Bernard Rollin, a philosopher and professor of Animal Sciences at Colorado State University, and the principal author of two U.S. federal laws regulating pain and distress relief for animals, [Rollin drafted the 1985 Health Research Extension Act and an animal welfare amendment to the 1985 Food Security Act: see Rollin, Bernard. [ "Animal research: a moral science. Talking Point on the use of animals in scientific research"] , EMBO reports 8, 6, 2007, pp. 521–525] writes that, until the 1980s, researchers continued to deny that animals experience pain as human beings experience it. Veterinarians trained in the U.S. before 1989 were taught to ignore pain. He writes that at least one major veterinary hospital in the 1960s did not stock narcotic analgesics for animal pain control, or even request a licence to do so, and quotes an associate dean of a veterinary college, who argued that "anesthesia and analgesia have nothing to with [animal] pain; they are methods of chemical restraint."Rollin, Bernard. "The Unheeded Cry: Animal Consciousness, Animal Pain, and Science". New York: Oxford University Press, 1989, pp. xii, 117-118, cited in Carbone 2004, p. 150.]

In his interactions with scientists and other veterinarians, he was regularly asked to "prove" that animals are conscious, and to provide "scientifically acceptable" grounds for claiming that they feel pain. Anyone who raised the issue of animal suffering, he writes, was stigmatized as a misanthrope who preferred animals to human beings. [Rollin, Bernard. [ "Animal research: a moral science. Talking Point on the use of animals in scientific research"] , EMBO reports 8, 6, 2007, pp. 521–525.]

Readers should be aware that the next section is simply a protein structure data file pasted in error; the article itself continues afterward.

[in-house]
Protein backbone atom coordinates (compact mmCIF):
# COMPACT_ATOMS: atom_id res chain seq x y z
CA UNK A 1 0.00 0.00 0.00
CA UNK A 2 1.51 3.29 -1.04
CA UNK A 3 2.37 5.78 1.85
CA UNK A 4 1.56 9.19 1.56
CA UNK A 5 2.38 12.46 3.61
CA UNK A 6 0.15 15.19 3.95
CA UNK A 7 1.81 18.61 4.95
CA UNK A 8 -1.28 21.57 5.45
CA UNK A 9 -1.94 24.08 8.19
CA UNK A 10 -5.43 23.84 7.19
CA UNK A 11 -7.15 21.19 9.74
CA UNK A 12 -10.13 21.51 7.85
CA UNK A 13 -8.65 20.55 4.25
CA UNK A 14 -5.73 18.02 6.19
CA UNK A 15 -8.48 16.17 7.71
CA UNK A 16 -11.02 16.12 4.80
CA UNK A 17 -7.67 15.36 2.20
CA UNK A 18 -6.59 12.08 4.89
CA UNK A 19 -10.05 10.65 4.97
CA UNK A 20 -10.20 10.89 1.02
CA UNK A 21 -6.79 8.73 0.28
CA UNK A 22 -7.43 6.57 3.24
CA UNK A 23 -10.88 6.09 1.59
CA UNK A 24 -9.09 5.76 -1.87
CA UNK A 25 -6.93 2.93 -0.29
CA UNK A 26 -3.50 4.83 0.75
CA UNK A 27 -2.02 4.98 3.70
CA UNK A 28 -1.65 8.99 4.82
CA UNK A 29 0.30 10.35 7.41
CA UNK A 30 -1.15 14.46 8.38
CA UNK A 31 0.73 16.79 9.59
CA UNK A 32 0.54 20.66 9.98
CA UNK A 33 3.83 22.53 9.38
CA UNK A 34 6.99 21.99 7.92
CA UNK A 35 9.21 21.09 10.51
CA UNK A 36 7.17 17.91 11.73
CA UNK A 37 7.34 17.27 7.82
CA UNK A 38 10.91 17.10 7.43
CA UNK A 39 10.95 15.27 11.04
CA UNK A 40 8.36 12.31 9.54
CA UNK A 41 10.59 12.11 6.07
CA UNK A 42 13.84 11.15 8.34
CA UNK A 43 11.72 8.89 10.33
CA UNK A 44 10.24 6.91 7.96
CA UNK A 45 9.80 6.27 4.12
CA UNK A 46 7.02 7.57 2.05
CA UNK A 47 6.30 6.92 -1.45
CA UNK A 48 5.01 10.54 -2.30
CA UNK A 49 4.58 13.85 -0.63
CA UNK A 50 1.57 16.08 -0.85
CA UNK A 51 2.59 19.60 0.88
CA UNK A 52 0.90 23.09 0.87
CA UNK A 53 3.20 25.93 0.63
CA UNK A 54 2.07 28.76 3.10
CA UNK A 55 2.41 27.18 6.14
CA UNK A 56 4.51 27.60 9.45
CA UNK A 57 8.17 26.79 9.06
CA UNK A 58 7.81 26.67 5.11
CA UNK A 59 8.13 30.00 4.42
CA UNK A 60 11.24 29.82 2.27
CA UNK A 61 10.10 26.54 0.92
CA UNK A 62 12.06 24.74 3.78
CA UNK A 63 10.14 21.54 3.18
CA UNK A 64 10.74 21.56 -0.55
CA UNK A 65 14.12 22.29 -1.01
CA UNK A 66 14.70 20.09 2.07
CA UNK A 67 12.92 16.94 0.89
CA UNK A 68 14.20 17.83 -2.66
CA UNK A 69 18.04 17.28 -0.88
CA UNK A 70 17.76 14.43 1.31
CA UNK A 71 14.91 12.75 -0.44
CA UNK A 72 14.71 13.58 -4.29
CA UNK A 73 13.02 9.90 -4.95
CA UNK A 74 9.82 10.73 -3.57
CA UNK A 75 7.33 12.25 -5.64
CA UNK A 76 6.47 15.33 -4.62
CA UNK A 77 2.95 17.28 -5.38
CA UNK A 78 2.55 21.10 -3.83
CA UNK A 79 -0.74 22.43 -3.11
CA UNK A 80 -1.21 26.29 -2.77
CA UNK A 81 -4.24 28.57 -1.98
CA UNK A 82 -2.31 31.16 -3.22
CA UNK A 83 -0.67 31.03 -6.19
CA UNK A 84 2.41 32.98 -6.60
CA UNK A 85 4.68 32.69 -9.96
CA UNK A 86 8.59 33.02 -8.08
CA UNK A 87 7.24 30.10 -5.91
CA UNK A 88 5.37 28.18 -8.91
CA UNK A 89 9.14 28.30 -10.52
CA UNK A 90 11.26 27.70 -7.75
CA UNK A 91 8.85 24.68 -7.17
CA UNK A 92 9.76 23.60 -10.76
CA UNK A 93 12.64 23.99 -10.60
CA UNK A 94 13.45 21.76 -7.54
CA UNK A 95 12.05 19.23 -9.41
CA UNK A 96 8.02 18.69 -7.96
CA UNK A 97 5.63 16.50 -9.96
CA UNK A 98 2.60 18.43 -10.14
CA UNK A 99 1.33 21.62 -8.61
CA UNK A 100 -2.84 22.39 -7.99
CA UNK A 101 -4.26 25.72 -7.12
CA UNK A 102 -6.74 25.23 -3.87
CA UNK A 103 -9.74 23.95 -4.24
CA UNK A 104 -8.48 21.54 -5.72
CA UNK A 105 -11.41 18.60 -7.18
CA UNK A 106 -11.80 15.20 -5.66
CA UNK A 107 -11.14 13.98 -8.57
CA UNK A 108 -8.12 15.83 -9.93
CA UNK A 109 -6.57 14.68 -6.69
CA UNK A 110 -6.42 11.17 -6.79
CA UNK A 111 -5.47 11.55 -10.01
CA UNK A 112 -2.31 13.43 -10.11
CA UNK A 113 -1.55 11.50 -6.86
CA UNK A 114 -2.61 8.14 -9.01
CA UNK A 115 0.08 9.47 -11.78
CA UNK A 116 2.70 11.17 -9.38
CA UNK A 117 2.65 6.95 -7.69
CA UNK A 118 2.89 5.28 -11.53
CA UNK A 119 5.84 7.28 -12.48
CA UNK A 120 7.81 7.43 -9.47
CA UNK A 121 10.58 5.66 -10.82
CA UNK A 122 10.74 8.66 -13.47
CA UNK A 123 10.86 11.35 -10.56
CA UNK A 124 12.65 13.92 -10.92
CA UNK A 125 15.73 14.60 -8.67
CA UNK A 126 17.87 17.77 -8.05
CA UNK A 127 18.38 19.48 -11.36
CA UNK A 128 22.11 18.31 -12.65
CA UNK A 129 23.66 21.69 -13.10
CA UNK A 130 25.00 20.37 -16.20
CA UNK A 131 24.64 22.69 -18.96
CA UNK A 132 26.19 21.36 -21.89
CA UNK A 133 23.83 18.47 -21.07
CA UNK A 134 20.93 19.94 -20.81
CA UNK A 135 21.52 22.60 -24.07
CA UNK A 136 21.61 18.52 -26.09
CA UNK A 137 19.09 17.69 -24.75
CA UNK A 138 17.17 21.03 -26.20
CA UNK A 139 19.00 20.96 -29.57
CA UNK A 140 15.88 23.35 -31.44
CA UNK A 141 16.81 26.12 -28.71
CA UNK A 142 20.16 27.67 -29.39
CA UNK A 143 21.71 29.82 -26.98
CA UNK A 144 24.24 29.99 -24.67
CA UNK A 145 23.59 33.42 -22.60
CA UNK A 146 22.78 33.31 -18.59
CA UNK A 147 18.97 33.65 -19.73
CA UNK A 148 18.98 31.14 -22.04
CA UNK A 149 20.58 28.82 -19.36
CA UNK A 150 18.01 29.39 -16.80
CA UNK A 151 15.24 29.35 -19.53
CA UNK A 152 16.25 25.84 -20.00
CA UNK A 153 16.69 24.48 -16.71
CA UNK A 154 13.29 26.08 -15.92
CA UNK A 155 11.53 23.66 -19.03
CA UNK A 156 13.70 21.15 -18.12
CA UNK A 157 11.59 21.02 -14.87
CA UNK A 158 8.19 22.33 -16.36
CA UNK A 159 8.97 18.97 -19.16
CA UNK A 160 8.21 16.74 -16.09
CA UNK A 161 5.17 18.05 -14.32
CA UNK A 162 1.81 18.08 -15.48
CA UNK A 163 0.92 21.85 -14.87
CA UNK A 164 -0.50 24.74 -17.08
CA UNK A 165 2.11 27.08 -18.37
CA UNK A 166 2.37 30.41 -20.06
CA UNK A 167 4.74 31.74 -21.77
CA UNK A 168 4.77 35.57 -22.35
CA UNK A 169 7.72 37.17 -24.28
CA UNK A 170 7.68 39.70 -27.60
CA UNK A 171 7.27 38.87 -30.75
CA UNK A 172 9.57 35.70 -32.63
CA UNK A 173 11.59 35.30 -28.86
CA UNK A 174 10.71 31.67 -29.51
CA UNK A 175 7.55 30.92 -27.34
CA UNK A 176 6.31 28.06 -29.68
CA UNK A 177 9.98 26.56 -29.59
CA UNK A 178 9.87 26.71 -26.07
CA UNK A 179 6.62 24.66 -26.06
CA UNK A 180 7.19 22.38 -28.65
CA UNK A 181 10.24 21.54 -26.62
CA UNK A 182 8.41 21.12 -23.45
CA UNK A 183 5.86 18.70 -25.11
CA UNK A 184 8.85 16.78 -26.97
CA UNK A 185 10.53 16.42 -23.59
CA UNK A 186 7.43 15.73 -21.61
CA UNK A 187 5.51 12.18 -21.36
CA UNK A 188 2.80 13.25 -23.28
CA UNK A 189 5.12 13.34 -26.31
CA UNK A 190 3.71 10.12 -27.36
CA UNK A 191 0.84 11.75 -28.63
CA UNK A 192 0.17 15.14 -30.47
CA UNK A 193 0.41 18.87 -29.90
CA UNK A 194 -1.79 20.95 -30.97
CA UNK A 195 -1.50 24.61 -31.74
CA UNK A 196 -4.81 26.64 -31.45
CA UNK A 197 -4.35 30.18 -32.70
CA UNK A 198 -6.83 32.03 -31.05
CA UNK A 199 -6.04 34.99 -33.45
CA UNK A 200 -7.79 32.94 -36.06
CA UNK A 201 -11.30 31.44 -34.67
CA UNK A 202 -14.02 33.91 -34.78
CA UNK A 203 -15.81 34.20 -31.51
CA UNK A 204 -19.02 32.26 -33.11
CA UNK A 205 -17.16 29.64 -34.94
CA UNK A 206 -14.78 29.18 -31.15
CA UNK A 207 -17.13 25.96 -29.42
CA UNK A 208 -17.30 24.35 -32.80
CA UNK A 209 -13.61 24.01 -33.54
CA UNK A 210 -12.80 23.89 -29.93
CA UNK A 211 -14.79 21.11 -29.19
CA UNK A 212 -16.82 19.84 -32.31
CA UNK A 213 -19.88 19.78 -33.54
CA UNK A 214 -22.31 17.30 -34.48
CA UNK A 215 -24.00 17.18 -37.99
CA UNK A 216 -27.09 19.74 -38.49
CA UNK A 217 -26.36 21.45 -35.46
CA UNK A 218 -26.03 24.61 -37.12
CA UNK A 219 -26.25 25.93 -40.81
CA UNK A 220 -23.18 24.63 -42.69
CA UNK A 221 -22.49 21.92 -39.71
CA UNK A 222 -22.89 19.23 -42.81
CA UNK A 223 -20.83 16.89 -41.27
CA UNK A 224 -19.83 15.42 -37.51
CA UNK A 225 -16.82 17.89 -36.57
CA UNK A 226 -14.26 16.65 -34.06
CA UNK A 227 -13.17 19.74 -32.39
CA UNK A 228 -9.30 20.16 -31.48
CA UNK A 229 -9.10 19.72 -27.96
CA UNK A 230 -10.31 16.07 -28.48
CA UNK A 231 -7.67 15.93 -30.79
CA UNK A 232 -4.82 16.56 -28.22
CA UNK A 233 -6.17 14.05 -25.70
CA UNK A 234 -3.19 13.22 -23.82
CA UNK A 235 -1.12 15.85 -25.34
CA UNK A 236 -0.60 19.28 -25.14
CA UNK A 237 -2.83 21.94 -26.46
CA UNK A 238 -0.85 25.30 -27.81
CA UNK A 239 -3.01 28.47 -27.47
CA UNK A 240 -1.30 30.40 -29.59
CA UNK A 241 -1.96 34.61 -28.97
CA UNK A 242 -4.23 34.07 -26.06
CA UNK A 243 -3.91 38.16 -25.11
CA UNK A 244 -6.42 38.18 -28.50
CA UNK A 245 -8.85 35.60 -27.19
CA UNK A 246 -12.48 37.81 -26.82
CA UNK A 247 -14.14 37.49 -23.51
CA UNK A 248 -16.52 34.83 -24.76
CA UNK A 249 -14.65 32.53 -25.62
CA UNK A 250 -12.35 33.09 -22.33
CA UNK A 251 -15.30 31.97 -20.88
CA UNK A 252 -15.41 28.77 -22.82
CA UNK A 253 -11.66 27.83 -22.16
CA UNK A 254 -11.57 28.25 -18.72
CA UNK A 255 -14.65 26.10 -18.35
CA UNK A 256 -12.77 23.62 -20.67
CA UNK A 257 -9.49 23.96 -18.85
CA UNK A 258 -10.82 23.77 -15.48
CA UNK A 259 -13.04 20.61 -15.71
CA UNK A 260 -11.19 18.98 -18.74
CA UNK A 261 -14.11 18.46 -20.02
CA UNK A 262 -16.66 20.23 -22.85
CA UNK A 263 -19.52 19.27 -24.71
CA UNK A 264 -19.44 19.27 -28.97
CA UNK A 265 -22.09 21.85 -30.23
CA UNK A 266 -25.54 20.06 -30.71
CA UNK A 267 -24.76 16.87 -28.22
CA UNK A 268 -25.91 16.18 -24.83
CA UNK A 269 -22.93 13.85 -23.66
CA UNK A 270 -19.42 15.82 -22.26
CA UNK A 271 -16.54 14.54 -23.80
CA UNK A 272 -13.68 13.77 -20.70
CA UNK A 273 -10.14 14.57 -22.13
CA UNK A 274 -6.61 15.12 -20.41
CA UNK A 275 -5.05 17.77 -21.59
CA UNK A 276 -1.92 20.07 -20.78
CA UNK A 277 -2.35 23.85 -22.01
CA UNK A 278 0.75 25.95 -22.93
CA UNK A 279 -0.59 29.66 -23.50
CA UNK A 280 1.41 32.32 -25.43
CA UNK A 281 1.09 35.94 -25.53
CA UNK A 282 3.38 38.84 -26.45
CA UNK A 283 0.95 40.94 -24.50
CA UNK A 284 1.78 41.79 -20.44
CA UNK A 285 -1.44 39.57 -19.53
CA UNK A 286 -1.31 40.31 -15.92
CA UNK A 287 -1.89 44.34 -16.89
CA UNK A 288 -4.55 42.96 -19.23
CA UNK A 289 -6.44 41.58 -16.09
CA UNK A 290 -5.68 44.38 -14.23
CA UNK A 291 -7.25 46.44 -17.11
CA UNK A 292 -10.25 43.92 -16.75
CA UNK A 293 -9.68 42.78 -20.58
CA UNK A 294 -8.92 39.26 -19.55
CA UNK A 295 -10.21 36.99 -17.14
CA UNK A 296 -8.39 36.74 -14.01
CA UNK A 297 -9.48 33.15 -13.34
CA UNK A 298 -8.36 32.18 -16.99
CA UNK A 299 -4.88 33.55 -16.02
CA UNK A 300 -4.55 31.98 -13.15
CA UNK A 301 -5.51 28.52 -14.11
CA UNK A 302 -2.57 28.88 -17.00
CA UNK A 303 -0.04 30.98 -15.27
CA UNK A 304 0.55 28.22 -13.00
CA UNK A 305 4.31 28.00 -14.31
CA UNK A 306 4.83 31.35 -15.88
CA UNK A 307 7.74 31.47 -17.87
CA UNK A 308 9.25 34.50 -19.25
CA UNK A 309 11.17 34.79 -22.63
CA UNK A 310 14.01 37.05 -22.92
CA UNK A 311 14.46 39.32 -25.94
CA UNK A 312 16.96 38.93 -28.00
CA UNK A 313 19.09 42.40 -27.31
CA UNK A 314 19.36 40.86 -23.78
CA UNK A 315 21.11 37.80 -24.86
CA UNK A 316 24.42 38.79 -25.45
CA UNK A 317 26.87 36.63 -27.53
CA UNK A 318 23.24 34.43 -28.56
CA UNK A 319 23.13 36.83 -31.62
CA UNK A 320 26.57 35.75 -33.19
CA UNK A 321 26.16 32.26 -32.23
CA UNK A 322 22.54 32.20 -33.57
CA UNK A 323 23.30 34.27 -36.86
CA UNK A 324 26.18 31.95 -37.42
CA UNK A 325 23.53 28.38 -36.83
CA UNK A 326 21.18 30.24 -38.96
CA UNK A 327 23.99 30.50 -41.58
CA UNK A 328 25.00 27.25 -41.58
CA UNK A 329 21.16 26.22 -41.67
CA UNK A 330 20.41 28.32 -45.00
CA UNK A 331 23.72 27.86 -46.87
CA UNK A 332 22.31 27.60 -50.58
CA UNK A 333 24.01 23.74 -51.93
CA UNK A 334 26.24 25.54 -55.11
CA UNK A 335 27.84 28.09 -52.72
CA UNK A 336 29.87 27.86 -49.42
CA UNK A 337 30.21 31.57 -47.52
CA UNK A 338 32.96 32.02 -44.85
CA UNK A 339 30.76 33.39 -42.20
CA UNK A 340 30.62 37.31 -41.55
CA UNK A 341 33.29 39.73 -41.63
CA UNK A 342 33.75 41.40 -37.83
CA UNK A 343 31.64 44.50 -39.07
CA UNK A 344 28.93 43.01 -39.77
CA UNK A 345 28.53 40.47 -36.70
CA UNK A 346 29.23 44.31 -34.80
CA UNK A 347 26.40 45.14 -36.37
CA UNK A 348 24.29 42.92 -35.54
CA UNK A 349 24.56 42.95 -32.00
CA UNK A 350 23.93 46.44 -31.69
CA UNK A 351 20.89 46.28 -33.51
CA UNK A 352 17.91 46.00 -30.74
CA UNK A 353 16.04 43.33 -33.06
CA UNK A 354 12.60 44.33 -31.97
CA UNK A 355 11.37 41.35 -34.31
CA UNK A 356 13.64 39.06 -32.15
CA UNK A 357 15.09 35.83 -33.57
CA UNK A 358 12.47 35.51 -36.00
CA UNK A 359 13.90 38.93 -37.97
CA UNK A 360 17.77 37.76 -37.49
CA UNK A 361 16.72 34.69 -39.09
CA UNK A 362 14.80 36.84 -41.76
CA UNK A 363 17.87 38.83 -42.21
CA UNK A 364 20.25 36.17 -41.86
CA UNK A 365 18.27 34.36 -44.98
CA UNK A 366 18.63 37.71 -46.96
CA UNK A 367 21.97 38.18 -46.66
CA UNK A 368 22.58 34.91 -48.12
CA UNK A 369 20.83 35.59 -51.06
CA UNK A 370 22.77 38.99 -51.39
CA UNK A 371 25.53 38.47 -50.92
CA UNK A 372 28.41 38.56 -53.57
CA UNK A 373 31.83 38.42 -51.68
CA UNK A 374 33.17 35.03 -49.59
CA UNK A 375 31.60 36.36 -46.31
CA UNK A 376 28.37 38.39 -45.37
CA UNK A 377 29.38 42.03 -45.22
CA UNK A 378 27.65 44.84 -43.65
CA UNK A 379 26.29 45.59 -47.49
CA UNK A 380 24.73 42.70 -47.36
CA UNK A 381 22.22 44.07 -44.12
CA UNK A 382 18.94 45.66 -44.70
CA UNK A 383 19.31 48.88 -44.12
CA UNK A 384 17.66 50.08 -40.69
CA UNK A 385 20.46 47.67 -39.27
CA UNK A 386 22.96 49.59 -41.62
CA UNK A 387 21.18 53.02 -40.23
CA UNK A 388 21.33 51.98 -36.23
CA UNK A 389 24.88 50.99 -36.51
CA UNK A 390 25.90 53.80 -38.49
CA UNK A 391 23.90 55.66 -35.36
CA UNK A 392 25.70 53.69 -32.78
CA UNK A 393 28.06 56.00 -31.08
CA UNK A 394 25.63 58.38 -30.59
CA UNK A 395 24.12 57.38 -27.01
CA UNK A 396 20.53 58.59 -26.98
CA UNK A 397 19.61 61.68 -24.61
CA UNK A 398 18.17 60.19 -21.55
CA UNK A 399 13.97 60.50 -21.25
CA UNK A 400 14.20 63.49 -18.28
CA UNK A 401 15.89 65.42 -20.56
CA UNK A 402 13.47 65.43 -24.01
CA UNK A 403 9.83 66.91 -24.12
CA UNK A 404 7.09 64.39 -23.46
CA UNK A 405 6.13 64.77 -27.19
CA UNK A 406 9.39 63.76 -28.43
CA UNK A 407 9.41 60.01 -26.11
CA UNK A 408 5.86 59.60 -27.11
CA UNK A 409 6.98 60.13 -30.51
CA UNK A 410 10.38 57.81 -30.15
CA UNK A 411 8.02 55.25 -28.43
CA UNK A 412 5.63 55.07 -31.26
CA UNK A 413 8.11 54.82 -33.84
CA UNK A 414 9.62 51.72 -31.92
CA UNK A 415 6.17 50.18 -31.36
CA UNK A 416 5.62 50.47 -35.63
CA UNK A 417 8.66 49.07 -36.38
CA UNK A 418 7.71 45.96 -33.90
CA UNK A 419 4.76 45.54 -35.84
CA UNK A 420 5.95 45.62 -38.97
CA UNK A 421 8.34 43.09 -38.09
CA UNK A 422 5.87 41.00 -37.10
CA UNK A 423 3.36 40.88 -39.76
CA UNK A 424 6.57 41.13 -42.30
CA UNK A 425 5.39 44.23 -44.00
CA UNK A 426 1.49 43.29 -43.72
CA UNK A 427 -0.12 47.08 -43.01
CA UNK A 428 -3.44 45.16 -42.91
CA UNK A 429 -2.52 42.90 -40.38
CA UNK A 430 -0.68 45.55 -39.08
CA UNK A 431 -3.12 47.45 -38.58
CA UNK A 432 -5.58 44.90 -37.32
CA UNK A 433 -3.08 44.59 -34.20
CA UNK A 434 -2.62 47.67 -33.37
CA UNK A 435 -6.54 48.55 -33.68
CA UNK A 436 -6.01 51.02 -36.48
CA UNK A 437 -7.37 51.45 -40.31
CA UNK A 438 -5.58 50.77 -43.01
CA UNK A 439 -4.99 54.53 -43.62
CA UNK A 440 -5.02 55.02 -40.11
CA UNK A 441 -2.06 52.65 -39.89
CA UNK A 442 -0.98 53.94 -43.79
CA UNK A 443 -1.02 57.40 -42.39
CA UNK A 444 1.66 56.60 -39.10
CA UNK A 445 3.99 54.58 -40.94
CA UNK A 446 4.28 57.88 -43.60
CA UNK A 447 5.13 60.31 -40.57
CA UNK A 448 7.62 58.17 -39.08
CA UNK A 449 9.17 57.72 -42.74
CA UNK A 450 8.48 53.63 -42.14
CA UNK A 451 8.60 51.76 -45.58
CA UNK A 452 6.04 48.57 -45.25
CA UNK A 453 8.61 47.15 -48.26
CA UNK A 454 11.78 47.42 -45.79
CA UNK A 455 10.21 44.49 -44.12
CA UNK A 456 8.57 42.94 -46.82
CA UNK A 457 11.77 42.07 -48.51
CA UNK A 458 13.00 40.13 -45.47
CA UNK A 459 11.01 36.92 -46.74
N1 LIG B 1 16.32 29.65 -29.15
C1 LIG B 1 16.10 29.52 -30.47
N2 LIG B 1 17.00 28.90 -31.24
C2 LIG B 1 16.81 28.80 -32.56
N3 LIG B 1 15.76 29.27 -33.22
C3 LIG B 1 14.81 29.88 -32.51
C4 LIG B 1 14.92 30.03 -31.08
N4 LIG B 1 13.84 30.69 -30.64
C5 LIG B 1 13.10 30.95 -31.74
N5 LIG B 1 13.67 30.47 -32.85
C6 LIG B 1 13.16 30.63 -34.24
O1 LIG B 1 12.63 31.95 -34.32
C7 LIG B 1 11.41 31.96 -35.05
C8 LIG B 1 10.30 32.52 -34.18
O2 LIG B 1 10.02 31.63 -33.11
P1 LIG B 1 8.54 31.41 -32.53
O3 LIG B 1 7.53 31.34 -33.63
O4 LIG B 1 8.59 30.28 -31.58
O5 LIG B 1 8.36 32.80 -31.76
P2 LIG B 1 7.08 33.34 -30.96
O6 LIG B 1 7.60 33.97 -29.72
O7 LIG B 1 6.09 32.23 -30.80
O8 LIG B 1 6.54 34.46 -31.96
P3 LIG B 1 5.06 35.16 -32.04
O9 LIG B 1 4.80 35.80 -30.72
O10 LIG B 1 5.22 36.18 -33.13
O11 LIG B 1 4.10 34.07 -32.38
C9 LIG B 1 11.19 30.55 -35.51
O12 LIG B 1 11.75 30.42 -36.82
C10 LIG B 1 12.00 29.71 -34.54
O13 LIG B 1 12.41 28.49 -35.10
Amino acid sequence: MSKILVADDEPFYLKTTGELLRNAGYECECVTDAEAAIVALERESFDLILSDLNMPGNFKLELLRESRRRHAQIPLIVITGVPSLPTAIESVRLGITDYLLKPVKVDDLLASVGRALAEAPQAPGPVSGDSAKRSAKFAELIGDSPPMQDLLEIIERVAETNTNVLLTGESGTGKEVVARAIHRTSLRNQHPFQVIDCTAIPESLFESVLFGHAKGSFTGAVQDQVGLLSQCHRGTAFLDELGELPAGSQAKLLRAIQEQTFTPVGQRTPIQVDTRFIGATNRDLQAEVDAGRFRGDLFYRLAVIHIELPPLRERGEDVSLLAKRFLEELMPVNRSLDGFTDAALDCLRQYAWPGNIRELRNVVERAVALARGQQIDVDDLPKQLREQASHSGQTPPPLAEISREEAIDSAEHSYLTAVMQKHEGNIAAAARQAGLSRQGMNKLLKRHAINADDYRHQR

It was not until the 1985 Health Research Extension Act, drafted by Rollin, that pain and distress control for laboratory animals was regulated. [ ['s+Pick/WEB-EXCLUSIVEbr-Interview-with-Bernard-Rollin/ArticleStandard/Article/detail/463213 "Interview with Bernard Rollin"] , "DVM", a news magazine of veterinary medicine, October 5, 2007; also see [ Health Research Extension Act 1985] , Public Law 99-158, November 20, 1985, "Animals in Research," retrieved January 30, 2008.]

Current attitudes

Carbone writes that the view that animals feel pain differently is now a minority view, and that radical theories that fly in the face of common sense — for example, that animals lack consciousness — find little acceptance. Academic reviews of the topic are more equivocal, noting that although the argument that animals have at least simple conscious thoughts and feelings has strong support, [Griffin D.R., Speck, G.B. "New evidence of animal consciousness," "Anim. Cogn." volume 7, issue 1, 2004, pp. 5–18. PMID 14658059] some critics still question the validity of such theories. [Allen C (1998) [ Assessing animal cognition: ethological and philosophical perspectives] "J. Anim. Sci." volume 76 issue 1, pp. 42-47. PMID 9464883]